The combination of drugs used as Jackson struggled to fall asleep on the day he died was a “recipe for disaster” and ultimately caused his death, Dr. Nader Kamangar testified Thursday.
Under questioning by Murray’s attorney, J. Michael Flanagan, the witness was asked to tell jurors what he knew about the events of June 25, 2009, the day of Jackson’s death.
“To summarize, Mr. Jackson was receiving very inappropriate therapy in a home setting, receiving very potent therapies without monitoring,” Kamangar said.
He said diazepam (Valium), lorazepam (Ativan) and midazolam (Versed) were given to the sleepless star during a 10-hour period throughout the night and morning.
“This cocktail was a recipe for disaster,” Kamangar said.
Noting the addition of propofol (Dipravan), a powerful anesthetic used in surgeries, Flanagan asked: “Could this have caused death?’
“Absolutely,” Kamangar said. “Absolutely.”
Authorities say Murray gave Jackson a fatal dose of propofol. Murray has pleaded not guilty to involuntary manslaughter.
The witness, one of the experts who evaluated Murray’s actions for the California Medical Board, expressed dismay about the drugs Murray gave the pop star, his failure to immediately call 911 for help, and his lack of monitoring and record-keeping.
Murray was unable to produce any written records on his treatment of Jackson, Kamangar noted.
“There were no records whatsoever,” he said. “It’s very easy to forget details. We do not rely on memory.”
“So it’s your opinion that there’s no way he could have remembered what he did if he didn’t write it down?” Flanagan asked.
“It is an egregious violation of the standard of care when you are using sedatives like propofol and you are not writing it down,” Kamangar answered.
The defense lawyer pressed on, asking, “Because he didn’t write down the pulse rate, oxygen saturation, heart rate … that didn’t kill Michael Jackson, did it?’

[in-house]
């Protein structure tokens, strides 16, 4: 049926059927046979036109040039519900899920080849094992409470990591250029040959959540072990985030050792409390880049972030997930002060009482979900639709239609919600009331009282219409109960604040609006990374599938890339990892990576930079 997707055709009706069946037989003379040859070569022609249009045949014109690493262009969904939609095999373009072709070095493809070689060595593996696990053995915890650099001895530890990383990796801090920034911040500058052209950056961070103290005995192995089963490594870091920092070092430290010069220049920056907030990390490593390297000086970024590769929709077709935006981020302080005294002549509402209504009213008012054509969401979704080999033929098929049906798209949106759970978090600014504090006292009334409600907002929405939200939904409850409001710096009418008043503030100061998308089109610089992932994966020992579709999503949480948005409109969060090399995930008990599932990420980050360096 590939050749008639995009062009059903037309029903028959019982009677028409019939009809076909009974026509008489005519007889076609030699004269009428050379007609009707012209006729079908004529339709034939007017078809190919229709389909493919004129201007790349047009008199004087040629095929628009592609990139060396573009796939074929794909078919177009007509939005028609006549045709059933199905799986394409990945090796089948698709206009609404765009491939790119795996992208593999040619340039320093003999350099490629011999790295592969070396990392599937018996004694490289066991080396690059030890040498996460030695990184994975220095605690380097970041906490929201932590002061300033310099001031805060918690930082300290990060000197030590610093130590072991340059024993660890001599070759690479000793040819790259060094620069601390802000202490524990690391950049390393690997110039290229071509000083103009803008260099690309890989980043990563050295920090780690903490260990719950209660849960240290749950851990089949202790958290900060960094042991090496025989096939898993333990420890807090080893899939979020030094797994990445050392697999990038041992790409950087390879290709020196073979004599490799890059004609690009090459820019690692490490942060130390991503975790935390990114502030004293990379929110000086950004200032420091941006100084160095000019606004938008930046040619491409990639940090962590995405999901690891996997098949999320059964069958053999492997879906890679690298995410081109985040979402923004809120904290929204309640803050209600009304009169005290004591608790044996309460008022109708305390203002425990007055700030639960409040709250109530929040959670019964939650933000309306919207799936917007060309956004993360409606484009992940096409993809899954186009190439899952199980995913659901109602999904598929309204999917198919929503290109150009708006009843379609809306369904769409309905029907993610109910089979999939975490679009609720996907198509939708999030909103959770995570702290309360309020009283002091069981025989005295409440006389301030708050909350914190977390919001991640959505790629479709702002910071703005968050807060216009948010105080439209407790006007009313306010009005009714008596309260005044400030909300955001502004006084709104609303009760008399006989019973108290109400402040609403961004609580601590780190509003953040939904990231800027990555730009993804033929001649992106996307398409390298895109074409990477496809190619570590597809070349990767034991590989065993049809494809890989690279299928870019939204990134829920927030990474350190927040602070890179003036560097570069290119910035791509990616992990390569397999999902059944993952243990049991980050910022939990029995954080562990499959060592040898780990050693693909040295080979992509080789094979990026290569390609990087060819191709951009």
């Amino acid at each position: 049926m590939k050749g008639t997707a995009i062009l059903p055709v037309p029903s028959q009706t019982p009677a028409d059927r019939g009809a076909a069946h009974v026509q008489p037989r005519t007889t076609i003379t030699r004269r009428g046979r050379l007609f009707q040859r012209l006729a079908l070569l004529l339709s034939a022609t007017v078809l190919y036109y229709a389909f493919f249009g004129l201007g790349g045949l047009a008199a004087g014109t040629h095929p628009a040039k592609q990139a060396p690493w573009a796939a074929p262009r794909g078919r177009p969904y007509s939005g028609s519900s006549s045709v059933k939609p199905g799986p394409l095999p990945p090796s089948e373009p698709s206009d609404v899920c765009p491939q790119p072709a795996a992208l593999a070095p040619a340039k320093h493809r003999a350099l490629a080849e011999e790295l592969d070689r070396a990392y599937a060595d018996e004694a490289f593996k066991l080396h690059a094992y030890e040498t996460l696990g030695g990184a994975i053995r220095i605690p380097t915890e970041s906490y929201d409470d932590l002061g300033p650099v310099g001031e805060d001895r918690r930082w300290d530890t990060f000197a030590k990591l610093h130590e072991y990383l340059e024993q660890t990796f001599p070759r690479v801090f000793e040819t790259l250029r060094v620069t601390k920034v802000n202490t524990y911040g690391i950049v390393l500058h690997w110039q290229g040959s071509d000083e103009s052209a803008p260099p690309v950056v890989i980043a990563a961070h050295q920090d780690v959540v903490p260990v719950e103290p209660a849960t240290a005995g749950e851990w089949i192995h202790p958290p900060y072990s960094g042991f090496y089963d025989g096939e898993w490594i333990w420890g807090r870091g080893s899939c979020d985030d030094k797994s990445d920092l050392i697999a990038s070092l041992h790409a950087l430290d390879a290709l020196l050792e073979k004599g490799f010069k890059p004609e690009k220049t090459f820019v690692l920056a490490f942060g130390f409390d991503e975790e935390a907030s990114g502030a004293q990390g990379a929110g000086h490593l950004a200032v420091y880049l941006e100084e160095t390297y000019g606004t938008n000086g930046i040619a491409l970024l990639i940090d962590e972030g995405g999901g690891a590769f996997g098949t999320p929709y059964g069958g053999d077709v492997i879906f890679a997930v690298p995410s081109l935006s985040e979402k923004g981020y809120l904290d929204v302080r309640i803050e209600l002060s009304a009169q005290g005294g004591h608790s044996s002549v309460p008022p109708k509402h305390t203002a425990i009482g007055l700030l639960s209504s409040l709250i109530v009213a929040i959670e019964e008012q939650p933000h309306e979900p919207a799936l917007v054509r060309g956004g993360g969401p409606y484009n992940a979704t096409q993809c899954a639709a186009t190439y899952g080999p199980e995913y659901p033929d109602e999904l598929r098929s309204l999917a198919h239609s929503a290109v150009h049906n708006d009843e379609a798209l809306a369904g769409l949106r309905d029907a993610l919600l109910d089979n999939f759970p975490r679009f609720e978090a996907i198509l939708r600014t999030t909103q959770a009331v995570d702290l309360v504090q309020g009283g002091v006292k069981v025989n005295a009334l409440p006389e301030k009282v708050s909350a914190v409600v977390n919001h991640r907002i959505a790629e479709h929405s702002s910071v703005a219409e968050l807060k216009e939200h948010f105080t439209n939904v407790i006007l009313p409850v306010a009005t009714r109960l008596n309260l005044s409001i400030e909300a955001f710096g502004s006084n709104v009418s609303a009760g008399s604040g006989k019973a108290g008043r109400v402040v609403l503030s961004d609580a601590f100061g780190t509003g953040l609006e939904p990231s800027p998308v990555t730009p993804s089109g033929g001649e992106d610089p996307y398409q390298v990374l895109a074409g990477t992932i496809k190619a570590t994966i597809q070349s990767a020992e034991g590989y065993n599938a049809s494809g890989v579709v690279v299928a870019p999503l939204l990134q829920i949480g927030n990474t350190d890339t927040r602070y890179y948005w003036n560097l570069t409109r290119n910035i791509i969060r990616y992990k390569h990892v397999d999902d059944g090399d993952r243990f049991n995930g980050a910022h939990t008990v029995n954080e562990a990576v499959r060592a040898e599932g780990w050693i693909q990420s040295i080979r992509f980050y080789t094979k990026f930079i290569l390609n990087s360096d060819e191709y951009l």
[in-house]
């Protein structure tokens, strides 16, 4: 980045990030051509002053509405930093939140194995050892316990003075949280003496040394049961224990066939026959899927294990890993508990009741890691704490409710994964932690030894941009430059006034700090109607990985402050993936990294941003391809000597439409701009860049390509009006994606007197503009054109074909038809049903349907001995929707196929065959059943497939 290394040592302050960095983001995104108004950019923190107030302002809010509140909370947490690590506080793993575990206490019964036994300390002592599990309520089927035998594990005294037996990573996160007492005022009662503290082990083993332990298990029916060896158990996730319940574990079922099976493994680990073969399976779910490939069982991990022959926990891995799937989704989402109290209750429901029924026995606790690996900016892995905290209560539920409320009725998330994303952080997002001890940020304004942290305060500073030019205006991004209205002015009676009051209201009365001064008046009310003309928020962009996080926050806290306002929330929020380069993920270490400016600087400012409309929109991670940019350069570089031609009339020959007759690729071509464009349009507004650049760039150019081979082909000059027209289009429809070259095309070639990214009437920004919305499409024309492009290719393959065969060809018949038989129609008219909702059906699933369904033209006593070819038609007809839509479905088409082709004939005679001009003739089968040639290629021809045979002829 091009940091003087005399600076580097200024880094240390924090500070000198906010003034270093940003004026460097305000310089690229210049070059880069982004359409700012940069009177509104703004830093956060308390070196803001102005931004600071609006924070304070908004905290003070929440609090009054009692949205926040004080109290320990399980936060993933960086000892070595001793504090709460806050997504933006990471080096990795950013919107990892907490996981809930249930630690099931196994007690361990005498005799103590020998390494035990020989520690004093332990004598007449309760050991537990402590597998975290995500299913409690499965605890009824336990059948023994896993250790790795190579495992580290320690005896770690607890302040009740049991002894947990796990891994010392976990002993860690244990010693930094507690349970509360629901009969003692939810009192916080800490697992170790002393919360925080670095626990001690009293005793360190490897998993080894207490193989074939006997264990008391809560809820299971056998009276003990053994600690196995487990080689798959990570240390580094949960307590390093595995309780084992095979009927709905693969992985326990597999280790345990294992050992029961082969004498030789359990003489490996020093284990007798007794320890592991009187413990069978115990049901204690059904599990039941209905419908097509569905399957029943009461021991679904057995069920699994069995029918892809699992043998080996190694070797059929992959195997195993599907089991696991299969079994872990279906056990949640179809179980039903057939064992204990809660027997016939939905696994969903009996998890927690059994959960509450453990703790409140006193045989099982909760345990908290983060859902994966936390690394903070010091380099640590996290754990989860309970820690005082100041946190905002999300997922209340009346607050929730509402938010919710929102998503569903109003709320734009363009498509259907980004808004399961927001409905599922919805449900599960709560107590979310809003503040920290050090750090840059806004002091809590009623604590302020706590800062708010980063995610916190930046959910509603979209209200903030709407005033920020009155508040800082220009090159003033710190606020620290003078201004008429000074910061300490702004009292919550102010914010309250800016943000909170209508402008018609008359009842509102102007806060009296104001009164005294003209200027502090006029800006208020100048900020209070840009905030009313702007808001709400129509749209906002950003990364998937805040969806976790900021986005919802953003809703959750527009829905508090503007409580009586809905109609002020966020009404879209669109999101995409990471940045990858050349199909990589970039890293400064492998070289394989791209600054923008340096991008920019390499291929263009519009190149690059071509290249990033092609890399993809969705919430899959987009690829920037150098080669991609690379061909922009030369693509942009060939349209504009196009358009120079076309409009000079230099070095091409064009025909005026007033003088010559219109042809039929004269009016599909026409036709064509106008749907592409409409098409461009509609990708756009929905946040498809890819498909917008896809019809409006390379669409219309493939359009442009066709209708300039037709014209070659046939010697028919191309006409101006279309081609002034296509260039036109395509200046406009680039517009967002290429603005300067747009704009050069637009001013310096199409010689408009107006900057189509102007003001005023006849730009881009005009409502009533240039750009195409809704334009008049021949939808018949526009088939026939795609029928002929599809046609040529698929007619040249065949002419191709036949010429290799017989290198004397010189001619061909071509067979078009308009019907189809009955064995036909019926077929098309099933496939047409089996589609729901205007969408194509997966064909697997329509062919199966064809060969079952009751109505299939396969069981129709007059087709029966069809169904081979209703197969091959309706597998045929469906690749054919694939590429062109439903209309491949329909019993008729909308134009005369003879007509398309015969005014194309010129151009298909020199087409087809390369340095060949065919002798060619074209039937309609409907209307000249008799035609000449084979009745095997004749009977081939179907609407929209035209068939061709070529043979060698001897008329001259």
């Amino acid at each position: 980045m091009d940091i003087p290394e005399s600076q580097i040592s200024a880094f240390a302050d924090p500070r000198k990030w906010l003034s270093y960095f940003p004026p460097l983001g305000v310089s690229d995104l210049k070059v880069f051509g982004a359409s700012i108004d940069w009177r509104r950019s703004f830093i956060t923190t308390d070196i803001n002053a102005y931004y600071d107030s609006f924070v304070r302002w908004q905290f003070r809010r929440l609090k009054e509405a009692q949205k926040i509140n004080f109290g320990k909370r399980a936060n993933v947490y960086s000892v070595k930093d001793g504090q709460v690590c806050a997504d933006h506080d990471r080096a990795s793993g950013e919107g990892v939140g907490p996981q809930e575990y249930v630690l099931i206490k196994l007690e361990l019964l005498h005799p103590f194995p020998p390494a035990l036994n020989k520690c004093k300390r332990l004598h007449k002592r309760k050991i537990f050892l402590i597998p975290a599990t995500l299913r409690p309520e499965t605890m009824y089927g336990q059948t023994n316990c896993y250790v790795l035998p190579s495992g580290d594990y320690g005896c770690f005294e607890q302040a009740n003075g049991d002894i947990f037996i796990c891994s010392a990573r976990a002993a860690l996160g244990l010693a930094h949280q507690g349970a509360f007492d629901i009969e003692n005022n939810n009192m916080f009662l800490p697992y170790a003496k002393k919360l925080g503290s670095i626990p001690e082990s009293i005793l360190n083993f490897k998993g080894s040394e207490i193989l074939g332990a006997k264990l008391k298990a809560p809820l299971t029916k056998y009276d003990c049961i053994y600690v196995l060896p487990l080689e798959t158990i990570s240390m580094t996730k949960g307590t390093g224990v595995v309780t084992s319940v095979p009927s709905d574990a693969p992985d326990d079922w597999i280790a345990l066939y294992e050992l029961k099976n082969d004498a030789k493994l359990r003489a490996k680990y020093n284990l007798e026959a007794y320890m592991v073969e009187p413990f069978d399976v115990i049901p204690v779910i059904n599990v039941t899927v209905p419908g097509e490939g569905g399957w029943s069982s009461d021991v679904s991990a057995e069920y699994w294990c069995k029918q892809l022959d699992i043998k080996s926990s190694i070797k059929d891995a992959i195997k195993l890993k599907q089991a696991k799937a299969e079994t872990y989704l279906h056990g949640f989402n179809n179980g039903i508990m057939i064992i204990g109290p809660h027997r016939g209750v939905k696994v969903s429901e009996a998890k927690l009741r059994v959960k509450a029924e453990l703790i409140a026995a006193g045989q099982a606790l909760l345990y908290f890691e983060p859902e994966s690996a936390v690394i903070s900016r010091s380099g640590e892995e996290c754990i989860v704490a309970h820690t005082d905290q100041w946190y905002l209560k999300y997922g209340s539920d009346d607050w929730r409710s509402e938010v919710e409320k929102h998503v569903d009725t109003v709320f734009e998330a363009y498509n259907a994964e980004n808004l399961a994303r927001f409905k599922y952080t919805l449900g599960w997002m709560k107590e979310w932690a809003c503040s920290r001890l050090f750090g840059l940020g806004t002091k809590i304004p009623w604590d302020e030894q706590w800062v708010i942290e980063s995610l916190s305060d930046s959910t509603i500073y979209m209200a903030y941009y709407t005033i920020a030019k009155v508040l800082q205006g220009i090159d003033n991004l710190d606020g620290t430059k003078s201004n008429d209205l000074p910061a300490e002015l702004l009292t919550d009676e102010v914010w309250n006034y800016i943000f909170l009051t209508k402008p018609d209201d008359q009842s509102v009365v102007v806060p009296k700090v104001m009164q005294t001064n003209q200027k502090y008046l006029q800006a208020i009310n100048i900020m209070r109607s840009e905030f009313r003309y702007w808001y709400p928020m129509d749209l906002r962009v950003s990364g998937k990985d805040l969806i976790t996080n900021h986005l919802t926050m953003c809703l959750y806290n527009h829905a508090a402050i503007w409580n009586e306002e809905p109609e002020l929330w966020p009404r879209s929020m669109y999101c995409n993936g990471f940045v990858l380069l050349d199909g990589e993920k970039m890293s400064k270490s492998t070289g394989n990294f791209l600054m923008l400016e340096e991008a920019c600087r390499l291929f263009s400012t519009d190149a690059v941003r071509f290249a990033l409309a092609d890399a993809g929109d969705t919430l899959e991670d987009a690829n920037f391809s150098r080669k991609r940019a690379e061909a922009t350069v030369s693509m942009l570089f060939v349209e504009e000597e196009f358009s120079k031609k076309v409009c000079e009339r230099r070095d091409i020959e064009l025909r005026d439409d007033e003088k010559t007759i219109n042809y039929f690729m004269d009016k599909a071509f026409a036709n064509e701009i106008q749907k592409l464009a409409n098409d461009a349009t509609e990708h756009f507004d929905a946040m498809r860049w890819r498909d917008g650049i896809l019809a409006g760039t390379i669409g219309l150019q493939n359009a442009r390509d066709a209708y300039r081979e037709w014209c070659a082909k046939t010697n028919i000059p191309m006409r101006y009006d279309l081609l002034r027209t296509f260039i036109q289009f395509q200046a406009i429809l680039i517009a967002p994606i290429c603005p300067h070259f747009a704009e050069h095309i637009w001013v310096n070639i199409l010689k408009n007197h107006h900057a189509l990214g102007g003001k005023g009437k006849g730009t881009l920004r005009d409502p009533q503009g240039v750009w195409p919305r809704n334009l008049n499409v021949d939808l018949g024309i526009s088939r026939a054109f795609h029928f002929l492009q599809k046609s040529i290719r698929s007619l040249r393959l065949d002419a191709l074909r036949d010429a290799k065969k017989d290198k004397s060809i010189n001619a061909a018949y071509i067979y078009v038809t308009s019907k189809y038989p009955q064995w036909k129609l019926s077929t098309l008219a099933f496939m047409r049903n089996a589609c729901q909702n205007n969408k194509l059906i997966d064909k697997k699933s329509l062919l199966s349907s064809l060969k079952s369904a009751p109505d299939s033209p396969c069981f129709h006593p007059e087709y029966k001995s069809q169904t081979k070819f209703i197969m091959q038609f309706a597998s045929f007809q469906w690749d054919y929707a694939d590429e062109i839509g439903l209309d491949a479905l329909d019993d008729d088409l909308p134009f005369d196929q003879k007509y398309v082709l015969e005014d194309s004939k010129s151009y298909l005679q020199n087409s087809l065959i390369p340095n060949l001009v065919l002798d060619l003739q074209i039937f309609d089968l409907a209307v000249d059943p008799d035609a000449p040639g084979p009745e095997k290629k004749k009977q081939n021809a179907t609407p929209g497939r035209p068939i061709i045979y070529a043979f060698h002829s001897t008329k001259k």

“It’s a combination of factors,” said Kamangar.
“But not the cause of death?” asked Flanagan.
“It’s a contributing factor,” said the witness.
Kamangar was the third prosecution expert to criticize the conduct of Murray. He said his first mistake was using propofol to treat insomnia, calling it an unacceptable application of the drug.
He said Jackson’s demand for the drug — the subject of previous testimony — was not a sufficient reason to give it. He also suggested Murray should have done a physical examination, taken a history from his patient about his insomnia, and called in other medical experts if necessary to evaluate the problem.
“The most important thing he should have done is call for help,” Kamangar said.
He said Murray’s interview with police made it clear that he waited too long to call 911 when he found Jackson not breathing.
Flanagan suggested at one point that doctors sometimes practice “bad medicine,” but their patients are unharmed. Kamangar agreed.
On redirect questioning, Deputy District Attorney David Walgren asked: “Mr. Flanagan asked if a doctor could be grossly negligent and the patient could survive?”
“Yes,” said Kamangar.
“Conrad Murray was grossly negligent in many areas and he caused Michael Jackson’s death, is that correct?”
“Yes,” said the witness.
On Wednesday, Murray’s defense team announced they were dropping a claim that was the centerpiece of their case — that Jackson swallowed additional propofol when Murray was out of the room. Flanagan did not bring up self-dosing on Thursday.
Before court recessed, the prosecution called to the stand Dr. Steven Shafer, one of the nation’s leading experts on propofol. However, he did not get into his substantive testimony before trial recessed until Monday because Shafer had a schedule conflict.
Shafer was expected to be the final prosecution witness in the case. The defense has a colleague of Shafer’s waiting to take the stand.
Shafer helped craft guidelines for appropriate propofol dosing for sedation that is included in the packaging of every bottle that is sold.
Murray could face up to four years behind bars and the loss of his medical license if convicted.